Falling Skies: Why the Invasion Matters (A Writer Perspective)

failing skiesSeason four of the TNT sci-fi television series, Falling Skies, has began filming Oct. 3. For sci-fi writers this is welcome news, since it means that the genre we love to write about still has a ready, willing market. As someone who enjoys the alien invasion genre, I was quite interested in the show. I had the opportunity to catch episode one of season 3, only to be immensely disappointed by the poor writing, the lack of conflict and element of danger, and also the lack of character development that never went beyond the surface. Not wanting to make a final decision, I finally made some time to start at the beginning, with season one, episode one.

Falling Skies starts six months after the alien invasion, and follows a group of ragtag American resistance fighters, who attempt to win freedom from the invading creatures. The lead fighter, played by Noah Wyle, is a former history professor, who uses his knowledge of the past to fight against the current alien threat. An interesting concept. No doubt the idea of starting after the invasion was probably well thought out by the writers/producer team. To some it might be redundant—seen one invasion, seen them all. But from a writing perspective, the invasion does matter and, for this writer, caused missed opportunities for character development and connection. Here’s why.

Applying the hero’s journey, many stories usually start with a period of “everyday life,” that is, life as it occurs everyday for a character. In the movie version of The Wizard of Ozfor instance, this is the moment we see Dorothy on the farm, her run in with Mrs. Gulch, and so on. The next step on the journey is what’s often referred to as the “inciting incident.” It is the tragedy that ultimately turns the everyday world upside down and is the catalyst for the next step, the “call to adventure,” or the moment the hero decides to accept his/her role in the adventure. For Dorothy, the inciting incident is the tornado—it turns the farm (literally) upside down, and is the catalyst that puts her on the journey—the journey and call to return home. The moment she decided to start the yellow brick road, she is accepting her call to adventure, and begins to take her first steps on the path to succeed. This starts the end of the first act.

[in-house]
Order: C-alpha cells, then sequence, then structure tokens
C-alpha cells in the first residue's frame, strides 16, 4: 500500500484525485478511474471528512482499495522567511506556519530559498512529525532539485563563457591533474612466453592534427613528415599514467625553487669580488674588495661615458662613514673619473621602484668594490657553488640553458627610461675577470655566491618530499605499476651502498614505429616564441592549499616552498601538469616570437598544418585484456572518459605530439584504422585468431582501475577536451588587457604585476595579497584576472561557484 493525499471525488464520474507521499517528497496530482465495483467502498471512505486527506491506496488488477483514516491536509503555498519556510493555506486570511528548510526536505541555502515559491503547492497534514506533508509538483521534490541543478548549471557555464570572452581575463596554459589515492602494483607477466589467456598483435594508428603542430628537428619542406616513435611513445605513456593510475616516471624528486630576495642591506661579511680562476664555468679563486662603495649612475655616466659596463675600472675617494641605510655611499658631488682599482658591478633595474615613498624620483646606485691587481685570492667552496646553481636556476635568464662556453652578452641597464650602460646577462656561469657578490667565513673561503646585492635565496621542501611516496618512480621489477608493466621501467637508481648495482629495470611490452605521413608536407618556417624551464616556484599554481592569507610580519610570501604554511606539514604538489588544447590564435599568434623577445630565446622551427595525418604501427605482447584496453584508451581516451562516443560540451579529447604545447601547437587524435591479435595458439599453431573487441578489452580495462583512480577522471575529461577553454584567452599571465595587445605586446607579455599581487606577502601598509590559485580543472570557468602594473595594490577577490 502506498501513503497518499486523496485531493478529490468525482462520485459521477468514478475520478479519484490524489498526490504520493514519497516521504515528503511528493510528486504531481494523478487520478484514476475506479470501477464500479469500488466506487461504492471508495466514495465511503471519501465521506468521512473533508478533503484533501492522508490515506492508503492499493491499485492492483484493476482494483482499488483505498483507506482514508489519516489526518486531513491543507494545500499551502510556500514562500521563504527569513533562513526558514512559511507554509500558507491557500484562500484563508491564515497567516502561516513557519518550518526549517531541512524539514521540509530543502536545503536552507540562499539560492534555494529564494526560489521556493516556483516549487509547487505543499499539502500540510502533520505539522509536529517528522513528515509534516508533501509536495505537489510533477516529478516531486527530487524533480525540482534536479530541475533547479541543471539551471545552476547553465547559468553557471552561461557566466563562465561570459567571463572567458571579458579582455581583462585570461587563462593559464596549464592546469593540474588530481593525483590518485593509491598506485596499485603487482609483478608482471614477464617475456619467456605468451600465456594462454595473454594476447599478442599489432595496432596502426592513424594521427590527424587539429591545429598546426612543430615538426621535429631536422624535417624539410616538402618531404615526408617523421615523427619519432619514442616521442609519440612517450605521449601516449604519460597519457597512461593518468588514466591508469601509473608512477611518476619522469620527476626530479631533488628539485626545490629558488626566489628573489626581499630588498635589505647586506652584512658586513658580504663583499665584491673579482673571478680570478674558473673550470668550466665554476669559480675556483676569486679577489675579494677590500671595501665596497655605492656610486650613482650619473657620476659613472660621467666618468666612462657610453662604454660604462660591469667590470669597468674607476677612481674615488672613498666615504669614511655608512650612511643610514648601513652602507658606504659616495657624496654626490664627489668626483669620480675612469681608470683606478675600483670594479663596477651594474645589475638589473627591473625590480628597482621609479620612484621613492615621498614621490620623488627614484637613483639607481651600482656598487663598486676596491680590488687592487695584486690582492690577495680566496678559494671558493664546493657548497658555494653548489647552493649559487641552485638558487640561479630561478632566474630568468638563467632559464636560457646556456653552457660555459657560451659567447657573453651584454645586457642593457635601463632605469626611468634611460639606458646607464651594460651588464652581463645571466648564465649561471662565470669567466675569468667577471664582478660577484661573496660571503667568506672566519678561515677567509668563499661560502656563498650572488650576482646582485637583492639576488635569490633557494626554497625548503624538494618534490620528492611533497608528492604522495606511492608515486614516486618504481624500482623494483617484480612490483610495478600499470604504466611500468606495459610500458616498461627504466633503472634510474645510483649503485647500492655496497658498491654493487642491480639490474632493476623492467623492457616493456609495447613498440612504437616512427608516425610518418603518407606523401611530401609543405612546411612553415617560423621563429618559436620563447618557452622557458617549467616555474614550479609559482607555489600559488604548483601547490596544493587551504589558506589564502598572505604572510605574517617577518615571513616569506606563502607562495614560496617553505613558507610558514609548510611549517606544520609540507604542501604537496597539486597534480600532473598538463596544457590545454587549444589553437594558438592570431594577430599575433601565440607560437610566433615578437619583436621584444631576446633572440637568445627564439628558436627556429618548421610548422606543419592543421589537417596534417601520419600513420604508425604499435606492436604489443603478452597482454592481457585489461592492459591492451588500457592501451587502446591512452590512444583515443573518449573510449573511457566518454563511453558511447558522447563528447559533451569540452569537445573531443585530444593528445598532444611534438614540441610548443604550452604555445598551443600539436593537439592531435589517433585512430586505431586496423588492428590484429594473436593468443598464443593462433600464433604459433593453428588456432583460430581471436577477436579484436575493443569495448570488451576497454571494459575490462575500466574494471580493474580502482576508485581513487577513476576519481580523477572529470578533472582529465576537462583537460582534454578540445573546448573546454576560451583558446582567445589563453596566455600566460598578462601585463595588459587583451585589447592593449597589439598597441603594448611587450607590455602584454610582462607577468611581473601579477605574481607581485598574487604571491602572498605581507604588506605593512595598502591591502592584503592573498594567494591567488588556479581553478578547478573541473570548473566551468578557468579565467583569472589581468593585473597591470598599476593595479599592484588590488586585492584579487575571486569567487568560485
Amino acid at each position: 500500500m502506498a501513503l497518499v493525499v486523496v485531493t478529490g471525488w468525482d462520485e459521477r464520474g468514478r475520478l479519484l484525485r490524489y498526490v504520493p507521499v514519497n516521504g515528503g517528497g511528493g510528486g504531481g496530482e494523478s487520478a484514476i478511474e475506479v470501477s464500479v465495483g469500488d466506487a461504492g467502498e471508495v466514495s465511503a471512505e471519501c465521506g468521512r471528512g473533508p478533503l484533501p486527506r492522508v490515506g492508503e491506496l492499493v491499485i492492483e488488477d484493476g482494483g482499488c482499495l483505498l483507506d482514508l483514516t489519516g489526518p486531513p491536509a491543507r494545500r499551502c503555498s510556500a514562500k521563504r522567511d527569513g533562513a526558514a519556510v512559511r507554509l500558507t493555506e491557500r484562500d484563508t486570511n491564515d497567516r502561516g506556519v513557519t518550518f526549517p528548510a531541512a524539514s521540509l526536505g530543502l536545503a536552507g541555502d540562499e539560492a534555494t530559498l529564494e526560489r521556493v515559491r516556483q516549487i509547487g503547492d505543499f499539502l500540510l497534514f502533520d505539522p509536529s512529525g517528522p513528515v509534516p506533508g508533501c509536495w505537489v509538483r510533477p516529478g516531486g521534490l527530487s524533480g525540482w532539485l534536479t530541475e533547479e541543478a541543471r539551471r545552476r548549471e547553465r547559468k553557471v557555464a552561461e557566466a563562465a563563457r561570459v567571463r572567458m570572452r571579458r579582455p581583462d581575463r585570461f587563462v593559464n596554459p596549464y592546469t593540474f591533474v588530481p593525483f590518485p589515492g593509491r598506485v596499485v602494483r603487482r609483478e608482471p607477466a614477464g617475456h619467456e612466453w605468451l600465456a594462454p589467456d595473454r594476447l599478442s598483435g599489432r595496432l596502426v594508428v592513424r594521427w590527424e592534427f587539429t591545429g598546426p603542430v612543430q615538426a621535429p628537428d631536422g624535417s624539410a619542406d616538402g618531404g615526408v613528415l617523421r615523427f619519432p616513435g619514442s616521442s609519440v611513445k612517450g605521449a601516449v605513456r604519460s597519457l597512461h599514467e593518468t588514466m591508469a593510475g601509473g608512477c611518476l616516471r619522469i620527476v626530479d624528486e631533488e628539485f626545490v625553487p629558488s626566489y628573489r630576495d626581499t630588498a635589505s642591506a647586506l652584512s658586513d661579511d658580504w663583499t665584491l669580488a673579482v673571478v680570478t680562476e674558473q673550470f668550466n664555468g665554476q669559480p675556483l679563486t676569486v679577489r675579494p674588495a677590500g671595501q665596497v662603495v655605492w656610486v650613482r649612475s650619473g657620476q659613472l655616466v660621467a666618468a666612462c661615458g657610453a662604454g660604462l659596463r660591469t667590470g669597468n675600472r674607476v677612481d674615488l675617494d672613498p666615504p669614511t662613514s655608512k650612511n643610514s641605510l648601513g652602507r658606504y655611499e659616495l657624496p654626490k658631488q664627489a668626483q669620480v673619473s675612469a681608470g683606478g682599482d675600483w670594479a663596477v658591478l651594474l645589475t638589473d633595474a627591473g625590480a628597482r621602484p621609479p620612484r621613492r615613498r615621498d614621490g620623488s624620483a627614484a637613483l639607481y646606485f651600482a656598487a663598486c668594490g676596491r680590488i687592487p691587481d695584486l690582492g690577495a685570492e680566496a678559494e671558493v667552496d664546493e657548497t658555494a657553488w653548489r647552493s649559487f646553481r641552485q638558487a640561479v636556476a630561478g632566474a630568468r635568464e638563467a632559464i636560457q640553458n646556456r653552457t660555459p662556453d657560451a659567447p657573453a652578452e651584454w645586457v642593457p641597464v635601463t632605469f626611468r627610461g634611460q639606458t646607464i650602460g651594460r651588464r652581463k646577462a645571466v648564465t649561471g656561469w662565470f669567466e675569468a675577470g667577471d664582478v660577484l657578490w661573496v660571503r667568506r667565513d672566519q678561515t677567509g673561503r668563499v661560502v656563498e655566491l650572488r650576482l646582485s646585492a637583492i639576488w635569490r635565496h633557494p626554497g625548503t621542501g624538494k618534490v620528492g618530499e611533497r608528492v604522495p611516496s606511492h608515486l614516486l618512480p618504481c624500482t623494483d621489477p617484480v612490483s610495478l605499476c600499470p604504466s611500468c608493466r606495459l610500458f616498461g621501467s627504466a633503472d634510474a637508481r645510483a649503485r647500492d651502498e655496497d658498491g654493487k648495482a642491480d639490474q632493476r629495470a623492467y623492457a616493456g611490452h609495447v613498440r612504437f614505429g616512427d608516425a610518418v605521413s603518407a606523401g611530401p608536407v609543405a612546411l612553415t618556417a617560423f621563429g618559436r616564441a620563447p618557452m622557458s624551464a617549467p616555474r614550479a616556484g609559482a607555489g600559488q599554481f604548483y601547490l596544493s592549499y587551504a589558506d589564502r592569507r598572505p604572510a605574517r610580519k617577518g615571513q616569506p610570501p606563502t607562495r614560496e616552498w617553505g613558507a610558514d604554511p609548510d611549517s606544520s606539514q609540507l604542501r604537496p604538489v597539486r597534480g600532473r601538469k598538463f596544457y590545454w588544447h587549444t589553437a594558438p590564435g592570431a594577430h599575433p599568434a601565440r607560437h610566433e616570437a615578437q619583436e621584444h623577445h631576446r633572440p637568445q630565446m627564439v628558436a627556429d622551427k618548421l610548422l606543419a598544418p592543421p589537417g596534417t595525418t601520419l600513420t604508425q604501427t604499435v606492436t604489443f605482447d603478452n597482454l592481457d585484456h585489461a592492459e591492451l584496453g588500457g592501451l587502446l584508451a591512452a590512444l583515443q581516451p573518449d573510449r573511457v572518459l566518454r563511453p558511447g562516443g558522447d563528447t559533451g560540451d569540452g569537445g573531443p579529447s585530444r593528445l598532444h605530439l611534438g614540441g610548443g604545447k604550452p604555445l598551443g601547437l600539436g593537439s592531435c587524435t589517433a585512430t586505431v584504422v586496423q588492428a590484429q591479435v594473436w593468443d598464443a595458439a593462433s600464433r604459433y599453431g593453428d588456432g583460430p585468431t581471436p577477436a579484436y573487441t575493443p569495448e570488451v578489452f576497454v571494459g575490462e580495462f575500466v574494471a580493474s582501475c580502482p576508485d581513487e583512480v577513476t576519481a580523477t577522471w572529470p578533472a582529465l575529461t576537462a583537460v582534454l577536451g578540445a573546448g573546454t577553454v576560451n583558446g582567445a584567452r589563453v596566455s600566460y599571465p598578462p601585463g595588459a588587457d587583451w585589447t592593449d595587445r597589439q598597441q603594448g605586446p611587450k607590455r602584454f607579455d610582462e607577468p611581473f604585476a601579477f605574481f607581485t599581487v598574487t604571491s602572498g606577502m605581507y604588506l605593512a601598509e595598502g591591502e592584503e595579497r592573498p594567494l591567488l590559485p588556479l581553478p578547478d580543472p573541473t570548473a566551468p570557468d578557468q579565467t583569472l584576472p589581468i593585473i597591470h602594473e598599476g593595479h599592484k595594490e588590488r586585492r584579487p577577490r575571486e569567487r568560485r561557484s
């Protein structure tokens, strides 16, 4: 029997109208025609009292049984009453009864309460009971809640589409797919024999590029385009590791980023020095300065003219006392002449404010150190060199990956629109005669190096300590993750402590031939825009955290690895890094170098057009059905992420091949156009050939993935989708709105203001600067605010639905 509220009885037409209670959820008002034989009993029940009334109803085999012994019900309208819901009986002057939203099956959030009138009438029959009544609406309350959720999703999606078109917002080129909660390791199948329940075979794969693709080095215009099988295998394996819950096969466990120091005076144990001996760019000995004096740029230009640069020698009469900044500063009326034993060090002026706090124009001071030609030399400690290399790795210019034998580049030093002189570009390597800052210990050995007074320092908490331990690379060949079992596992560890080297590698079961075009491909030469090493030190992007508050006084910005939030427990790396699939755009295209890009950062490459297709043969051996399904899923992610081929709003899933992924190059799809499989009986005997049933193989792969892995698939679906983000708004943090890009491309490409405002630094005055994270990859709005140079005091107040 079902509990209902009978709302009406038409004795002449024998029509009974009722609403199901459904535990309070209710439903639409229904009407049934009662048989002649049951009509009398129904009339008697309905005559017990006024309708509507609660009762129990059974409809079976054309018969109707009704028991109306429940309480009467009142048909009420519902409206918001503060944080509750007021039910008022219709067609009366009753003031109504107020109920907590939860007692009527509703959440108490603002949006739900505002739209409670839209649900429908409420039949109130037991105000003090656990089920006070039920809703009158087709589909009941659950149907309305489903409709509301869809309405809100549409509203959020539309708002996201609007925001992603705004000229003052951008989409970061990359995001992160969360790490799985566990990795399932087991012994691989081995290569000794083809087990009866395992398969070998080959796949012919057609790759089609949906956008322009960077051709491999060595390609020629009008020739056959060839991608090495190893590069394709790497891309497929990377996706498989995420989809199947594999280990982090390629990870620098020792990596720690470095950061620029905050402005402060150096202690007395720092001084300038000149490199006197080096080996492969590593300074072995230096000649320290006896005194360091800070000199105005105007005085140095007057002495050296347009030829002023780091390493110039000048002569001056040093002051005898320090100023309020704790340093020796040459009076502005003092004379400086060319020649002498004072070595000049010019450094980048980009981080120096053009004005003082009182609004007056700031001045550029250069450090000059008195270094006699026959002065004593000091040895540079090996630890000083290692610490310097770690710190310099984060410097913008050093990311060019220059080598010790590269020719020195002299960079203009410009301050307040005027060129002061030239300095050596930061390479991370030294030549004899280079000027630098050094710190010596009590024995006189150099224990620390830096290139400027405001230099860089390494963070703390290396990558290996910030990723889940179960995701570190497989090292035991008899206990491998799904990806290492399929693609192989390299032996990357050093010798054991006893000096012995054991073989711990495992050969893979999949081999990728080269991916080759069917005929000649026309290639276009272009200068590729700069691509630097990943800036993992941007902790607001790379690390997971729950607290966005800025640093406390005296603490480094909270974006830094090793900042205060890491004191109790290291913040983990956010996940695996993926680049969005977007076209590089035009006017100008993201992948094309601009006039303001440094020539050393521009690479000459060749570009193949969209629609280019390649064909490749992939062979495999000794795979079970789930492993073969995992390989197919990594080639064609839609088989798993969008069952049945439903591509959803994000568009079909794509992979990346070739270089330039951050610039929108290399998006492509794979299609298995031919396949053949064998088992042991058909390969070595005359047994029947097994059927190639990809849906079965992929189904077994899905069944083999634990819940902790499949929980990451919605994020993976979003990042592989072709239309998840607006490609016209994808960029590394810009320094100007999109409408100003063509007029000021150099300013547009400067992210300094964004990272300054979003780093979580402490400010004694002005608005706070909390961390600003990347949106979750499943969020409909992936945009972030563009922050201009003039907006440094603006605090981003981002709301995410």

In Falling Skies, the first two steps are missed, picking up at the end of the first act, when the hero(s) are taking their first steps on the journey. It’s important to see “everyday life,” because it is how the viewers learn about the characters, and ultimately come to root for them. The invasion, thus, would be the inciting incident, the catalyst for changing the everyday world upside down. But we never see the everyday. We miss out seeing Noah Wylie teaching a history class on the Battle of Bunker Hill, for instance, where we might see first-hand his knowledge of history, or his compassion and ease with his students. Mostly, the “everyday life,” portion often presents the hopes and dreams of a particular character. So if we saw the hopes and dreams of this history professor prior to the invasion—like say a vacation with his family—then once the invasion hit, the viewer would see this dissolve, and then a connection of support is made.

As episode one of season one picks up after the invasion, many of these natural opportunities were missed, or worse, they were told to the viewer, rather than shown. Even the invasion is told through children’s drawings (done with an obvious skilled hand no less) as a means to inform the viewer. It’s called exposition, and slows the story down.

I believe a time will come in the show’s run that they will go back and film an invasion episode, or one-off movie, if not for the practicality of it, but because there is still a story to be told here. For me, without knowing who the characters are before the invasion wrecked their lives makes for a dull show, and forced scenarios of sympathy—like a lost son, among other typical and cliche turns to try to win the audience. Again, this is from a writing perspective, a means to illustrate opportunities to improve—although, at four seasons, it looks like Falling Skies is doing pretty good, even without the invasion.

 

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